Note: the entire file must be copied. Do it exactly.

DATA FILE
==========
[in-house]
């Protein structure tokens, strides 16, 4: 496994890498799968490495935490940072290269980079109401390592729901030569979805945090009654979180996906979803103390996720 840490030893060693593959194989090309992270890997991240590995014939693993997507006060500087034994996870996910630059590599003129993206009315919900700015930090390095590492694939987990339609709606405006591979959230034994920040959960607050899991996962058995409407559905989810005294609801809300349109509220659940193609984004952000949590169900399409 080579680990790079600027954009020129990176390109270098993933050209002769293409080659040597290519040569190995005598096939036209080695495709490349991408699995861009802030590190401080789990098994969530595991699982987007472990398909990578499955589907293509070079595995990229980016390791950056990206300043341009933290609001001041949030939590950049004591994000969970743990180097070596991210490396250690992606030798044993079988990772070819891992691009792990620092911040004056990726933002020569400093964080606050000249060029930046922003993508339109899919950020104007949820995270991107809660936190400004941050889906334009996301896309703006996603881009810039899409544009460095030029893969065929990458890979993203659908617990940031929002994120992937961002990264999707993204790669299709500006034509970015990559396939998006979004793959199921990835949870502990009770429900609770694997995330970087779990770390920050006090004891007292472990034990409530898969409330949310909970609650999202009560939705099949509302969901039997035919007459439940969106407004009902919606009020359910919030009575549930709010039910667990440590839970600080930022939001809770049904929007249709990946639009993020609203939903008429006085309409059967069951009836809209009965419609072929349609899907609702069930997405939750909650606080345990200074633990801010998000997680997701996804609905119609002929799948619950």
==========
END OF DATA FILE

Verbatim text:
[in-house]
């Protein structure tokens, strides 16, 4: 496994890498799968490495935490940072290269980079109401390592729901030569979805945090009654979180996906979803103390996720 840490030893060693593959194989090309992270890997991240590995014939693993997507006060500087034994996870996910630059590599003129993206009315919900700015930090390095590492694939987990339609709606405006591979959230034994920040959960607050899991996962058995409407559905989810005294609801809300349109509220659940193609984004952000949590169900399409 080579680990790079600027954009020129990176390109270098993933050209002769293409080659040597290519040569190995005598096939036209080695495709490349991408699995861009802030590190401080789990098994969530595991699982987007472990398909990578499955589907293509070079595995990229980016390791950056990206300043341009933290609001001041949030939590950049004591994000969970743990180097070596991210490396250690992606030798044993079988990772070819891992691009792990620092911040004056990726933002020569400093964080606050000249060029930046922003993508339109899919950020104007949820995270991107809660936190400004941050889906334009996301896309703006996603881009810039899409544009460095030029893969065929990458890979993203659908617990940031929002994120992937961002990264999707993204790669299709500006034509970015990559396939998006979004793959199921990835949870502990009770429900609770694997995330970087779990770390920050006090004891007292472990034990409530898969409330949310909970609650999202009560939705099949509302969901039997035919007459439940969106407004009902919606009020359910919030009575549930709010039910667990440590839970600080930022939001809770049904929007249709990946639009993020609203939903008429006085309409059967069951009836809209009965419609072929349609899907609702069930997405939750909650606080345990200074633990801010998000997680997701996804609905119609002929799948619950």